While editing a question about an HTML <form action="POST"> element, I discovered that the form-related tags were not organised very well.

seems to be a catch-all tag for two conceptually-similar but very different things:

A form is essentially a container that can be used to hold any amount of any subset of several types of data. HTML forms are used to pass data to a server. VB and C# forms are the windows used to interact with the user.

So is used for both and s. So far so bad.

Let's tackle Windows Forms first. There exists a tag, , which is probably intended for questions about System.Windows.Forms.Integration (this example doesn't have that tag) but is also being used for integrating Windows Forms into stuff and other general Windows Forms questions. It's a bit of a mess, and not being a domain expert I'm not even sure how useful this tag actually is.

I think that's all for Windows Forms; it's quite well-kept. Moving on to HTML forms… well, what should you tag that <form action="POST"> question?

Apparently is a thing. 329 questions by normal count, 864 by search count. 485 of which aren't tagged with , or , making them virtually unfindable. Its tag wiki?

An HTML POST form on a web-page is a set of controls that allows a user to enter data that is sent to a server for processing via an HTTP POST request.

This is a bit of a mess. We need to refile these s. But what should be done?

  • 2
    be glad there is no html-form-get ... – rene Mar 17 at 17:46
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    @rene Brb, making tag. – wizzwizz4 Mar 17 at 17:47
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    There's a lot of form tags in addition to the ones mentioned in the question – Zoe Mar 18 at 17:29
  • @Zoe Those all look OK, though. – wizzwizz4 Mar 18 at 20:05
  • Pretty sure I've seen this as burninate request before but I can't find it. – Lundin Mar 19 at 10:35
  • Presuming the title is a regional reference? (For us culturally challenged.) – Peter Mortensen Mar 19 at 11:18
  • @PeterMortensen Not really. I just thought "what do you do with forms" and then thought "who has forms" and bureaucracies have lots of forms and they also have filing cabinets… I didn't realise this was something that the US actually did. – wizzwizz4 Mar 19 at 17:00
  • @Lundin Possibly meta.stackoverflow.com/questions/366543/… ? – Conspicuous Compiler Mar 20 at 4:24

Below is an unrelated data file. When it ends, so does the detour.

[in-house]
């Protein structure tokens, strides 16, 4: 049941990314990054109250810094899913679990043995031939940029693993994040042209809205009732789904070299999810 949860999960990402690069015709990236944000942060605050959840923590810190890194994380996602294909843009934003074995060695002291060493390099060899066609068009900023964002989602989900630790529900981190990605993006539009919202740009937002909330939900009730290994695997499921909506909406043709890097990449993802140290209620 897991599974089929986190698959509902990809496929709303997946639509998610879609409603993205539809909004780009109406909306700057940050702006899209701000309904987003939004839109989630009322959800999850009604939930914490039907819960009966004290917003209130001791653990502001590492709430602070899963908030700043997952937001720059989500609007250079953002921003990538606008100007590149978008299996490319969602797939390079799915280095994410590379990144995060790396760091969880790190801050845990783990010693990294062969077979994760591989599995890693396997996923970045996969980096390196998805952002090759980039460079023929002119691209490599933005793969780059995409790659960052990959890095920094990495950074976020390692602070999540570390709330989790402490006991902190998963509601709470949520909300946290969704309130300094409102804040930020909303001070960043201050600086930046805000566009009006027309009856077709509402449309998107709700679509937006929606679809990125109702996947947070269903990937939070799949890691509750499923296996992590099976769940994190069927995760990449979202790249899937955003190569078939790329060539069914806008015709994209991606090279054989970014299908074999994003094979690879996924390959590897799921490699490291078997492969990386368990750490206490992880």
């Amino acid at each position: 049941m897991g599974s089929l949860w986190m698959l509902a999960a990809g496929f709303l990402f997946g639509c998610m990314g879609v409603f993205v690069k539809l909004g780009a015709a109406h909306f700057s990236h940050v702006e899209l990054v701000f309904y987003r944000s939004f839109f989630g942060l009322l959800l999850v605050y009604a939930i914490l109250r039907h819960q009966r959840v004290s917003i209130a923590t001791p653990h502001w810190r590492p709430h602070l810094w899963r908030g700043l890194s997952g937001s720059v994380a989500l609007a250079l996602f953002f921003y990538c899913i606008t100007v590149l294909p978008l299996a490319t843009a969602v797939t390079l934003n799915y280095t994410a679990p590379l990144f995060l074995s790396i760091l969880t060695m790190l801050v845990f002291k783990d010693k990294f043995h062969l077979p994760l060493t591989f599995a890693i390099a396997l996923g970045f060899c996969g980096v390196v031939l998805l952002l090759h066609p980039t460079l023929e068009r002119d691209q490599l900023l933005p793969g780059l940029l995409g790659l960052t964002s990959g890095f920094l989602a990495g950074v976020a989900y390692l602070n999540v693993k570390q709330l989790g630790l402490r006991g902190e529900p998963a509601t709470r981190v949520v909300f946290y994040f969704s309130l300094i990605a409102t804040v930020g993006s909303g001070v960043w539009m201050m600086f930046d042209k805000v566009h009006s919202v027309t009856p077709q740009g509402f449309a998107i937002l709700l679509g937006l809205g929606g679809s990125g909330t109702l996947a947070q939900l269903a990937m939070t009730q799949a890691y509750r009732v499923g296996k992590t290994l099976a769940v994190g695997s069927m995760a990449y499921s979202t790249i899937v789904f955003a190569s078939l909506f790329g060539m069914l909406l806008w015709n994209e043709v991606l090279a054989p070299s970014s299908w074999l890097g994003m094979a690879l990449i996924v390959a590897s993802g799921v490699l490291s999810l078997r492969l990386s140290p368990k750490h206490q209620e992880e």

So is used for both and s. So far so bad.

This isn't an issue as such. As long as both of them are forms, then fine. An issue would occur, if I create a language called "forms", which has no relation to forms. Forms in general are used to store and submit data. If a question is about windows forms, then it can use the tags, and . There is no issue with that.

Think about the different datastructures. is being used for python lists, C# lists, and even HTML lists. It is not an issue at all, as all of them are related to the exact meaning of "list", which is a collection of items. Take as another example, where it is being used for both Python dataframes and R dataframes, as both of them are about dataframes.

Moving on to HTML forms… well, what should you tag that question?

Here is where the trouble actually begins. Till now it was fine. Having multiple HTML form related tags is somewhat useless. The best way here would be just to merge into , and replace with and . (The tag, however, is completely ambiguous and must be disambiguated. Related Retag HTTP verbs)

  • 1
    This plan seems good! I am learning more about how the tag system works, too, which is a bonus. – wizzwizz4 Mar 18 at 20:07

This isn't limited to HTML forms or Winforms.

Lots of history here. If we ignore "form" as in fomula, the programming term form was (I believe?) invented by Borland back in the days of the first Delphi, as a wrapper around Windows' term "window" (HWND).

From there early VB shamelessly stole the term, and from there, the term leaked into .NET/Winforms. Nowadays it's a standard term used everywhere, like for example in QT which is unrelated to Delphi and .NET both.

  • Any prooflinks or just beliefs? I feel an offence toward VB community and it feels like a flame post because you are not suggesting anything, only adding flames. – Sinatr Mar 19 at 11:32
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    @Sinatr For the purpose of burnination, it's enough to recognize that the term is widely used. As for VB, it is quite capable of flaming itself without any external parties involved. This is from someone who has worked a lot with VB but never with Delphi. Any flaming towards VB from my part is entirely subconscious - quite possibly I have suffered some permanent mental damage during the years I programmed in it. – Lundin Mar 19 at 11:41

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